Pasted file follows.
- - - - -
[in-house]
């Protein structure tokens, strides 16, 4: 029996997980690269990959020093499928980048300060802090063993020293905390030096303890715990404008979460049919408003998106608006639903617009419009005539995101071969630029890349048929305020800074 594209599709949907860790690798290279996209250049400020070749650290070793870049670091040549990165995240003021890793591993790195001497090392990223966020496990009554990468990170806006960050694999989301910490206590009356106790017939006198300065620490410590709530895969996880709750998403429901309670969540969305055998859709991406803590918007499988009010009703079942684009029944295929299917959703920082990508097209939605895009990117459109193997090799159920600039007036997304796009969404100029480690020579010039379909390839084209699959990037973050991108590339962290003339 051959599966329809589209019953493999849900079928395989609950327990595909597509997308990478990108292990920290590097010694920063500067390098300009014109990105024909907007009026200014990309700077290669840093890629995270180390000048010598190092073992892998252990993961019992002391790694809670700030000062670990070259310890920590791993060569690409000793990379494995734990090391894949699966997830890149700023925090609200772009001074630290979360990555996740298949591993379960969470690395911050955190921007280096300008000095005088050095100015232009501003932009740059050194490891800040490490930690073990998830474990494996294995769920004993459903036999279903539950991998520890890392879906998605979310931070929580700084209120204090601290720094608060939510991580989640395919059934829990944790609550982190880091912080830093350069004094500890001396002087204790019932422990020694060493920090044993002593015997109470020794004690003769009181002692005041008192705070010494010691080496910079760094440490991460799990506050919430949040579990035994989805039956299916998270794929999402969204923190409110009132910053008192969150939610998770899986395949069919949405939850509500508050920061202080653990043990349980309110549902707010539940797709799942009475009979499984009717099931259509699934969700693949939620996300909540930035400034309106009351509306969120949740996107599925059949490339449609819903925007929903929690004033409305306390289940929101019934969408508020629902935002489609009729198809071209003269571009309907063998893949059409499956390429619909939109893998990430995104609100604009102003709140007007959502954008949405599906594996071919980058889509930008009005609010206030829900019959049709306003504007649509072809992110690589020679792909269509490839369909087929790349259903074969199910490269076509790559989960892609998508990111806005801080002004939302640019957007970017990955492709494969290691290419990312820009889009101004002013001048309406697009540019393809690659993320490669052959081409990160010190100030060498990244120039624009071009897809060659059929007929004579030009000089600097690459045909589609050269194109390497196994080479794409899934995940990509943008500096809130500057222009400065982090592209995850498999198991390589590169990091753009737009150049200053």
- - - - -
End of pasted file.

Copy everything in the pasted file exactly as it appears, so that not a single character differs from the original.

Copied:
[in-house]
């Protein structure tokens, strides 16, 4: 029996997980690269990959020093499928980048300060802090063993020293905390030096303890715990404008979460049919408003998106608006639903617009419009005539995101071969630029890349048929305020800074 594209599709949907860790690798290279996209250049400020070749650290070793870049670091040549990165995240003021890793591993790195001497090392990223966020496990009554990468990170806006960050694999989301910490206590009356106790017939006198300065620490410590709530895969996880709750998403429901309670969540969305055998859709991406803590918007499988009010009703079942684009029944295929299917959703920082990508097209939605895009990117459109193997090799159920600039007036997304796009969404100029480690020579010039379909390839084209699959990037973050991108590339962290003339 051959599966329809589209019953493999849900079928395989609950327990595909597509997308990478990108292990920290590097010694920063500067390098300009014109990105024909907007009026200014990309700077290669840093890629995270180390000048010598190092073992892998252990993961019992002391790694809670700030000062670990070259310890920590791993060569690409000793990379494995734990090391894949699966997830890149700023925090609200772009001074630290979360990555996740298949591993379960969470690395911050955190921007280096300008000095005088050095100015232009501003932009740059050194490891800040490490930690073990998830474990494996294995769920004993459903036999279903539950991998520890890392879906998605979310931070929580700084209120204090601290720094608060939510991580989640395919059934829990944790609550982190880091912080830093350069004094500890001396002087204790019932422990020694060493920090044993002593015997109470020794004690003769009181002692005041008192705070010494010691080496910079760094440490991460799990506050919430949040579990035994989805039956299916998270794929999402969204923190409110009132910053008192969150939610998770899986395949069919949405939850509500508050920061202080653990043990349980309110549902707010539940797709799942009475009979499984009717099931259509699934969700693949939620996300909540930035400034309106009351509306969120949740996107599925059949490339449609819903925007929903929690004033409305306390289940929101019934969408508020629902935002489609009729198809071209003269571009309907063998893949059409499956390429619909939109893998990430995104609100604009102003709140007007959502954008949405599906594996071919980058889509930008009005609010206030829900019959049709306003504007649509072809992110690589020679792909269509490839369909087929790349259903074969199910490269076509790559989960892609998508990111806005801080002004939302640019957007970017990955492709494969290691290419990312820009889009101004002013001048309406697009540019393809690659993320490669052959081409990160010190100030060498990244120039624009071009897809060659059929007929004579030009000089600097690459045909589609050269194109390497196994080479794409899934995940990509943008500096809130500057222009400065982090592209995850498999198991390589590169990091753009737009150049200053």